There are really four areas that we look at when it comes to sales metrics and KPIs. I look at sales activities, the number of activities, which is mostly phone calls and phone call-like activities. Appointments, how many appointments do we have? What’s in our pipeline and how much do we need to have in our pipeline? And then our ultimate goal, which is gross profit or number of hours built, or the number of people on assignment. But that’s our ultimate KPI.

Focus On Pipeline

What I find with most companies is that they may have some measurements around sales activity, maybe around appointments, and maybe around gross profit or people on assignment or hours build, but in most cases, they’re missing this pipeline. And one of my clients made the analogy of flying along and suddenly going through clouds and can’t see anything. That’s kind of what it’s like if we’re missing the sales pipeline. If we don’t have visibility into companies that are in process, then we’ve got a big gap in visibility and a big gap in our path to success. we want to have a sales pipeline where we can manage this process more effectively. A lot of ATSs have opportunities to track it. If they don’t, then you can use a standalone third party. There are lots of different third-party CRMs that are out there. But even if you just do it just in a spreadsheet, it’s better than not having it at all. And we want to make sure that we have that sales pipeline going.

Closing Thoughts

In closing, just understand that our prospects and our clients are working differently. They’re buying differently. Of course, we know they’re working differently, but they’re buying differently, too. Our sales approach needs to adapt to a more structured, targeted multi-prong sales approach. We need to leverage technology to scale but also to be creative. And then we also need to increase our digital presence, use content marketing, and use other things to reinforce our credibility. that was a quick 20 minutes, but I will turn it back over to David.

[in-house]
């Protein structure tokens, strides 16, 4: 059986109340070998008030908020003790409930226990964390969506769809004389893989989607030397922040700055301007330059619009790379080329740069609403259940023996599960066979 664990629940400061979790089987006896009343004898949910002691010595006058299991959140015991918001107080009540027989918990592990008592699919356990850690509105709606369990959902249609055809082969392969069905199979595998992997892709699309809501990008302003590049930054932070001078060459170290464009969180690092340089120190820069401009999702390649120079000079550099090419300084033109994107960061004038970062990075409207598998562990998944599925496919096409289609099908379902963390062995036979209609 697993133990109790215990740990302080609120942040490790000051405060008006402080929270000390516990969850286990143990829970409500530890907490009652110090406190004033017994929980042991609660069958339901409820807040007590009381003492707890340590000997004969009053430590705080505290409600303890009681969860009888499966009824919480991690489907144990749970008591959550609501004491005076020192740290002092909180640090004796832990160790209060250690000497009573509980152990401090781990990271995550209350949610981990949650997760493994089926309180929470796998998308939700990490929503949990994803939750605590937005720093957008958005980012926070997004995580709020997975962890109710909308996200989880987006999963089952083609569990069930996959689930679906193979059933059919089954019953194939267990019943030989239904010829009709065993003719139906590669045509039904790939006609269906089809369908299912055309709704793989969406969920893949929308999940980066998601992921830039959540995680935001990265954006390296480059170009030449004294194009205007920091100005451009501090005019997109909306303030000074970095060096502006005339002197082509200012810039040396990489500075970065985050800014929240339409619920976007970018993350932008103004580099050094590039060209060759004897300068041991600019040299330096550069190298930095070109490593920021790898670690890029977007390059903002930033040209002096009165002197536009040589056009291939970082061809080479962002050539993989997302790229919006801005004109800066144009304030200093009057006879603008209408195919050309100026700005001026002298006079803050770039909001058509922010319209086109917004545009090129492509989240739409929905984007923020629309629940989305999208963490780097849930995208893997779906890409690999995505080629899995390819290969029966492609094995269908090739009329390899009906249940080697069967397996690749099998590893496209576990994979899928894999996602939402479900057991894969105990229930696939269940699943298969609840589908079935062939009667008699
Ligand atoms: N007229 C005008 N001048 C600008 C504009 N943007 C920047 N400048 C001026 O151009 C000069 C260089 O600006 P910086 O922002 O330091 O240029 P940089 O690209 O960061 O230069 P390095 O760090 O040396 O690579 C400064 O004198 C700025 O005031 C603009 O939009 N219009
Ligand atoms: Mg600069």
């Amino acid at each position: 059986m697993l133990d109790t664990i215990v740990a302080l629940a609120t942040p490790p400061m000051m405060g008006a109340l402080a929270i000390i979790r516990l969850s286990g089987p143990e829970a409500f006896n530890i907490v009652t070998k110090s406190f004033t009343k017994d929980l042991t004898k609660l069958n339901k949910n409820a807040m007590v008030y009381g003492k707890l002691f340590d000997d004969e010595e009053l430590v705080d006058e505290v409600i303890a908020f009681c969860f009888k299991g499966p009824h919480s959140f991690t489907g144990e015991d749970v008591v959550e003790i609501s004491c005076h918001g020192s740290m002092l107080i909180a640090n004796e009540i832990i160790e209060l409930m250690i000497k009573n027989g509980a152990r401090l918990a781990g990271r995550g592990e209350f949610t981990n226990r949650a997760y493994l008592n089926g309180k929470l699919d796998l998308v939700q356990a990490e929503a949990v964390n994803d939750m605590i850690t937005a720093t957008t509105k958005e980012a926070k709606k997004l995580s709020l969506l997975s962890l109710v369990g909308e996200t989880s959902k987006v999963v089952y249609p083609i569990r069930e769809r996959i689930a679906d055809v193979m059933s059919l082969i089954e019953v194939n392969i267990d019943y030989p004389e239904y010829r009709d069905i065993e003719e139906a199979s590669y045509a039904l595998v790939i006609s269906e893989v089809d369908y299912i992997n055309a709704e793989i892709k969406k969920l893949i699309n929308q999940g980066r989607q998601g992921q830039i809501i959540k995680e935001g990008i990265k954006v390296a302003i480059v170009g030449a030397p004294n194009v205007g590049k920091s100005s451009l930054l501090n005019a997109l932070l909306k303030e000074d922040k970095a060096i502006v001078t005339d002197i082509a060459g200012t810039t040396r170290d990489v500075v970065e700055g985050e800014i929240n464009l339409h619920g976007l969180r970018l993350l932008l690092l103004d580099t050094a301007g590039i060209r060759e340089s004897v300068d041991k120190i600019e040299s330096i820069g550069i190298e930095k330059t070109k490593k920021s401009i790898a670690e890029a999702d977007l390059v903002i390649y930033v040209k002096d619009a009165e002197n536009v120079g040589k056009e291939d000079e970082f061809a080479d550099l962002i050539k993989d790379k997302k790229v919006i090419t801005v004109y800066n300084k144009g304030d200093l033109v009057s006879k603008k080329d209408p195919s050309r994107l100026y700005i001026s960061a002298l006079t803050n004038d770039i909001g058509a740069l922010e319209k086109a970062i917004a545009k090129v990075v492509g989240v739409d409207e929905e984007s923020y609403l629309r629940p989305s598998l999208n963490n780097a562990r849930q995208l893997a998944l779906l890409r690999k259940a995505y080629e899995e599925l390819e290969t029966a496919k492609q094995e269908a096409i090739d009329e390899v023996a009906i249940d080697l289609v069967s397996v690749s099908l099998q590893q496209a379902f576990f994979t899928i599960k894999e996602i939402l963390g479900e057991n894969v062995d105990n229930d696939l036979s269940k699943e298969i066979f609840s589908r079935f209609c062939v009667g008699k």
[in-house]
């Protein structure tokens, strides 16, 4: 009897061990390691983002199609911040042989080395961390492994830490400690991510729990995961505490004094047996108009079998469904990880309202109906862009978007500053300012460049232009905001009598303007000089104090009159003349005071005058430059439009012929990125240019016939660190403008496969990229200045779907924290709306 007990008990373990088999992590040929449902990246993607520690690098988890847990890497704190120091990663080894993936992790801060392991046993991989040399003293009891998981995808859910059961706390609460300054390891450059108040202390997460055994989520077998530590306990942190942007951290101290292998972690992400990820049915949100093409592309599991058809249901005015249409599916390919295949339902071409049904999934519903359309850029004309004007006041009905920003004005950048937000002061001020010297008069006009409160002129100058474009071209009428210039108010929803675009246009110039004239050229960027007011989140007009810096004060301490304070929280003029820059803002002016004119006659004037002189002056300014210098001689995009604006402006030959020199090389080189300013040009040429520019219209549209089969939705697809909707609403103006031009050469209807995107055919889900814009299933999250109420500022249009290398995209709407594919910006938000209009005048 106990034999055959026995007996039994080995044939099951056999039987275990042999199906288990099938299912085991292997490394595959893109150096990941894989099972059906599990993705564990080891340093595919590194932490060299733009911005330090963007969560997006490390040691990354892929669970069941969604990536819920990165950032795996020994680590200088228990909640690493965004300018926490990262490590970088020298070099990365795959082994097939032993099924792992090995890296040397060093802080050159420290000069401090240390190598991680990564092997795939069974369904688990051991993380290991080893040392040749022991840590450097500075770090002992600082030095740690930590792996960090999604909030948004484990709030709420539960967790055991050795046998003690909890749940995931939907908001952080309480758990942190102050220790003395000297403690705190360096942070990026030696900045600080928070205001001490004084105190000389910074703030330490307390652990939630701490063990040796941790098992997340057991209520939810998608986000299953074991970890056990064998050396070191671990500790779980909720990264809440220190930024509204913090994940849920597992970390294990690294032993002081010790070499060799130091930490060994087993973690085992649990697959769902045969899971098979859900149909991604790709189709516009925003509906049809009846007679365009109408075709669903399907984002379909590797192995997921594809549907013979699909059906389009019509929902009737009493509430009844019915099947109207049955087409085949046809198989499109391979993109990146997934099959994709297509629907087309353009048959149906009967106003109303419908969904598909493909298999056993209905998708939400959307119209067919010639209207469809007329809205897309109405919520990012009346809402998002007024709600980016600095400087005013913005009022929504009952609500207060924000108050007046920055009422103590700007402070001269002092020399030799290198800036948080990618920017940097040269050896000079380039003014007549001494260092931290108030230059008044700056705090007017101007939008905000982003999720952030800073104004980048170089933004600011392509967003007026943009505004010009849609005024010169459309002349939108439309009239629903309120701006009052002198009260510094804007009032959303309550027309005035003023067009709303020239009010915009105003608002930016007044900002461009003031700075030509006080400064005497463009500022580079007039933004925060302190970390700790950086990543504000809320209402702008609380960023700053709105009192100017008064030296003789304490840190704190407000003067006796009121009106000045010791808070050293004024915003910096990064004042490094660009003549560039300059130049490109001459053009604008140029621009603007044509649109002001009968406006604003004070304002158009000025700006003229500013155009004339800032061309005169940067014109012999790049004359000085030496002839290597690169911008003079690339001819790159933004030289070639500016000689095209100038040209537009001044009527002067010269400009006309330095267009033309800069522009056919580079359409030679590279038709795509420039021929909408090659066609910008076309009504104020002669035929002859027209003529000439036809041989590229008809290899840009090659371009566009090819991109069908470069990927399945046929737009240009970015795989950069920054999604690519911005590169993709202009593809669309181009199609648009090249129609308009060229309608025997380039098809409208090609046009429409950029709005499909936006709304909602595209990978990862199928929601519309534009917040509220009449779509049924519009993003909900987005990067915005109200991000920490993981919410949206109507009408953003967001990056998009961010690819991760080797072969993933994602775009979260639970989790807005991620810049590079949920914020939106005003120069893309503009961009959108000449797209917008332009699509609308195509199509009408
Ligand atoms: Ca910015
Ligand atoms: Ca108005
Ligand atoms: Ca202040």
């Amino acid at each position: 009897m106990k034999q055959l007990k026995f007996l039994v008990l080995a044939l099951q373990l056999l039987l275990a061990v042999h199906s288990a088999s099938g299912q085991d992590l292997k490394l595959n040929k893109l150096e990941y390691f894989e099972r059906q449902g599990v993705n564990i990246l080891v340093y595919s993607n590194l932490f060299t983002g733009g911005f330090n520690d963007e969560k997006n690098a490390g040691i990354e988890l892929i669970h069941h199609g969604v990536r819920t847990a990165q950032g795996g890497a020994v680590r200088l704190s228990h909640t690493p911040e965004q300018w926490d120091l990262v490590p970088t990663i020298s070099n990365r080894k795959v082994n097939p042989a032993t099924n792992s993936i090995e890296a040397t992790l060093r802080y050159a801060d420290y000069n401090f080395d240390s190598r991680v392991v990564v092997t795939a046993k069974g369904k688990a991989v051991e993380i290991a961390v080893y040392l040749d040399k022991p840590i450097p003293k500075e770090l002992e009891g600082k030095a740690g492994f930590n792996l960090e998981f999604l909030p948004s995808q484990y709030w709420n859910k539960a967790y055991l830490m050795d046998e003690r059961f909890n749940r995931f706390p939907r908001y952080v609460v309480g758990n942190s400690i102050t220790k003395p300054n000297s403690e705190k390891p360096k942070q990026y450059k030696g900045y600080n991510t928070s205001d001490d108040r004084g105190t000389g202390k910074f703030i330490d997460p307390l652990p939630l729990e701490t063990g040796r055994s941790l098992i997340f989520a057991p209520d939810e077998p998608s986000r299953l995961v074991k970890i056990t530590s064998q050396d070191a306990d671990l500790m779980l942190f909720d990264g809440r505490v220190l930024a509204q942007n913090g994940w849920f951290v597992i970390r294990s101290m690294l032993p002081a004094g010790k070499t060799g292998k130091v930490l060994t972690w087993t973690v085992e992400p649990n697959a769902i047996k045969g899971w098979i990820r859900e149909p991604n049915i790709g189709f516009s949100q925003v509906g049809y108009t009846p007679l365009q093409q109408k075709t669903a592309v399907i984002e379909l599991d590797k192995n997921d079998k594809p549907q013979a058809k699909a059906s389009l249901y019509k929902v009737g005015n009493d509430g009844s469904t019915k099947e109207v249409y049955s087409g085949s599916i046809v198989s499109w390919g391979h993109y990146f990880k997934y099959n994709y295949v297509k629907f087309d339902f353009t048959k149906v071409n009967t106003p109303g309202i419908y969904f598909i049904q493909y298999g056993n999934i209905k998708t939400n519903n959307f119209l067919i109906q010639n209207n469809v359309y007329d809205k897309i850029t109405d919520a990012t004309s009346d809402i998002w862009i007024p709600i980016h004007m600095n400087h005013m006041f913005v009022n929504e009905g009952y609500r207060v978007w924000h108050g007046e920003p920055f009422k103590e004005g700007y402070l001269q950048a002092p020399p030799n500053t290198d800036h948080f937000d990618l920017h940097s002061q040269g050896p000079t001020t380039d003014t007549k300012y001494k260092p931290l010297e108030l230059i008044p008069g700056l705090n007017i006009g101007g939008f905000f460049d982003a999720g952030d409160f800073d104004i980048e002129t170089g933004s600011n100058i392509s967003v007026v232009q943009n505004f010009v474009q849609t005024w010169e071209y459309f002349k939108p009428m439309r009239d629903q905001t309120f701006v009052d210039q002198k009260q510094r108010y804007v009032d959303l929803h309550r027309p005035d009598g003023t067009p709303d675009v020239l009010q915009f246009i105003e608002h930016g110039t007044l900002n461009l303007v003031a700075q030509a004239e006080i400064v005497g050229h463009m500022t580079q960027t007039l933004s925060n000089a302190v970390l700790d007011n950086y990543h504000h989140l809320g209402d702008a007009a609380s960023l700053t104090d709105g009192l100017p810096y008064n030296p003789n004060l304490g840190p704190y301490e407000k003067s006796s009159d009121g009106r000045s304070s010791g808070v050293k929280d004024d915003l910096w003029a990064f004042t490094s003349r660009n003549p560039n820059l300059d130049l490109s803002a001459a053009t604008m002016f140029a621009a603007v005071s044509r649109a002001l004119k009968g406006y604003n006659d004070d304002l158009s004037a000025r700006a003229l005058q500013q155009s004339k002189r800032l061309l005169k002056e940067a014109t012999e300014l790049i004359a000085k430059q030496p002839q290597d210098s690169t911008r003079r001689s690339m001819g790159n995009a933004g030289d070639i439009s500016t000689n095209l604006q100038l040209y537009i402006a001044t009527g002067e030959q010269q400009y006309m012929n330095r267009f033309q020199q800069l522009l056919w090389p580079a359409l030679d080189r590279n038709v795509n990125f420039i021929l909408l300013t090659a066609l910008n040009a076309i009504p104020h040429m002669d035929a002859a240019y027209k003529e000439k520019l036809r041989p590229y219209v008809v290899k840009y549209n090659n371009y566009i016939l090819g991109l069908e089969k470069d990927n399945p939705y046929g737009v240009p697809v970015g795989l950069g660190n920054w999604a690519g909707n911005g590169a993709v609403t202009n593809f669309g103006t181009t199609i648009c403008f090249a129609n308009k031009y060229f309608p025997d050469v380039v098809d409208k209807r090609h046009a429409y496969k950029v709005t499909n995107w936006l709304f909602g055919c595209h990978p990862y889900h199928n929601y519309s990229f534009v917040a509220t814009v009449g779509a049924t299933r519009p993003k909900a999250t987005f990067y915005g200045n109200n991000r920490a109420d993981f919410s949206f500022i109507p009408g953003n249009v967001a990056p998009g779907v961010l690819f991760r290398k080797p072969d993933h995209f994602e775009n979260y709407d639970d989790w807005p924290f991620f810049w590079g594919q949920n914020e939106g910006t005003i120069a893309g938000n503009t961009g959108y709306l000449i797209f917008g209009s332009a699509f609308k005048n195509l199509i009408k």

Q & A With Tom Erb and David Searns

Q (David):

There were some really good questions that came in. Since we’ve got a few minutes, let’s talk about them. The first one is very practical. With everybody doing work from home, does snail mail still work?

A (Tom):

Yeah, I get this question all the time, and it’s a great question. It does. It does. It’s been two and a half years. Companies have figured out how to route mail. And what we do is we do back it off a little bit, as far as we give them a couple more business days from the time that we send the letter to the time we do the first email, just that there is a chance to route the mail or that they come in, pick up their mail for the week. But yes, it still absolutely does. And in fact, we’ve had a lot of people stop doing letters and stop doing mailings because of that very idea that people are no longer getting mail. People are still getting business mail; it just takes a little longer.

Q (David):

Yeah. We agree. Even in the heart of the pandemic, especially if you’re dealing with a decision maker with P&L responsibility, they were paying their bills, and they were getting their mail.

 A (Tom):

That’s right.

Q (David):

Another really good question here. How can someone with no experience demonstrate credibility?

A (Tom):

Don’t downplay your experience level. Understand that if you’re working in the staffing industry, even if you’ve been in the staffing industry for only a few months, you have a much broader understanding of your market and the talent pool out there than they do. Whoever you’re talking to, their knowledge is limited to that one company, or maybe they came from another company; it’s limited to two. You likely have access to dozens of different companies. Don’t downplay that. That gives you expertise. I would say that’s the biggest thing. There are other things to do, but that’s the quickest.

Q (David):

Awesome, Tom. Thank you much. If you have more questions for Tom, want to know more about the sales process or want Tom’s help with improving your sales, check out his website, and reach out to him. I’ve seen Tom present lots and lots of times, and he always has great ideas to share. And I know lots of clients who are thrilled with his services. So, Tom, thank you very much.

A (Tom):

Thanks, David. Go Bills.